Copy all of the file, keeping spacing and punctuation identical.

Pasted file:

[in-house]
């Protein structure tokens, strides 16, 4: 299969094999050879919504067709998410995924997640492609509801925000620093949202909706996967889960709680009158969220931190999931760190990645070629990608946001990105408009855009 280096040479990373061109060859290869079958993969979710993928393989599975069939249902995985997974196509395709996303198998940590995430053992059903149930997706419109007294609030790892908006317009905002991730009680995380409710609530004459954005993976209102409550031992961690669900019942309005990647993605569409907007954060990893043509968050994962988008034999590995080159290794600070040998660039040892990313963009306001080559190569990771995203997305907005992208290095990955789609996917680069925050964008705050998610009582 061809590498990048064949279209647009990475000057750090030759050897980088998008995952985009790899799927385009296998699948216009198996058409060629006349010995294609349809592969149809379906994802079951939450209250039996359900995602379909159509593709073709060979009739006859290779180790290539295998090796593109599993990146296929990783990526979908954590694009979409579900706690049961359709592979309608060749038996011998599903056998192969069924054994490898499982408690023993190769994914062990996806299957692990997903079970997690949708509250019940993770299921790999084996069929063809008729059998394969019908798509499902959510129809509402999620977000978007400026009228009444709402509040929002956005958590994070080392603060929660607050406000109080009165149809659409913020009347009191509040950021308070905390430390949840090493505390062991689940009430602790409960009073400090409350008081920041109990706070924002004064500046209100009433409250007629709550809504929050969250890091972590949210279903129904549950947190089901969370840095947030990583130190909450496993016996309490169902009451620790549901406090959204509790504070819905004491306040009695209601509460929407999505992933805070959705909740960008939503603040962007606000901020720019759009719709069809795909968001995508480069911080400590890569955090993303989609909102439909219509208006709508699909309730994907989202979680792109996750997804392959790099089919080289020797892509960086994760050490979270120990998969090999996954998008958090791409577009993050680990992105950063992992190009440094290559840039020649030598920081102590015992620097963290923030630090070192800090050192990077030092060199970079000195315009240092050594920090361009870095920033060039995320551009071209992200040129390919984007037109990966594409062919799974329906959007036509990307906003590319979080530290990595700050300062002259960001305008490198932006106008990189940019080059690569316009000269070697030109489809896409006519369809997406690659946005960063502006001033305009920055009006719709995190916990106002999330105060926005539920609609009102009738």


[in-house]
């Protein structure tokens, strides 16, 4: 299969094999050879919504067709998410995924997640492609509801925000620093949202909706996967889960709680009158969220931190999931760190990645070629990608946001990105408009855009 280096040479990373061109060859290869079958993969979710993928393989599975069939249902995985997974196509395709996303198998940590995430053992059903149930997706419109007294609030790892908006317009905002991730009680995380409710609530004459954005993976209102409550031992961690669900019942309005990647993605569409907007954060990893043509968050994962988008034999590995080159290794600070040998660039040892990313963009306001080559190569990771995203997305907005992208290095990955789609996917680069925050964008705050998610009582 061809590498990048064949279209647009990475000057750090030759050897980088998008995952985009790899799927385009296998699948216009198996058409060629006349010995294609349809592969149809379906994802079951939450209250039996359900995602379909159509593709073709060979009739006859290779180790290539295998090796593109599993990146296929990783990526979908954590694009979409579900706690049961359709592979309608060749038996011998599903056998192969069924054994490898499982408690023993190769994914062990996806299957692990997903079970997690949708509250019940993770299921790999084996069929063809008729059998394969019908798509499902959510129809509402999620977000978007400026009228009444709402509040929002956005958590994070080392603060929660607050406000109080009165149809659409913020009347009191509040950021308070905390430390949840090493505390062991689940009430602790409960009073400090409350008081920041109990706070924002004064500046209100009433409250007629709550809504929050969250890091972590949210279903129904549950947190089901969370840095947030990583130190909450496993016996309490169902009451620790549901406090959204509790504070819905004491306040009695209601509460929407999505992933805070959705909740960008939503603040962007606000901020720019759009719709069809795909968001995508480069911080400590890569955090993303989609909102439909219509208006709508699909309730994907989202979680792109996750997804392959790099089919080289020797892509960086994760050490979270120990998969090999996954998008958090791409577009993050680990992105950063992992190009440094290559840039020649030598920081102590015992620097963290923030630090070192800090050192990077030092060199970079000195315009240092050594920090361009870095920033060039995320551009071209992200040129390919984007037109990966594409062919799974329906959007036509990307906003590319979080530290990595700050300062002259960001305008490198932006106008990189940019080059690569316009000269070697030109489809896409006519369809997406690659946005960063502006001033305009920055009006719709995190916990106002999330105060926005539920609609009102009738």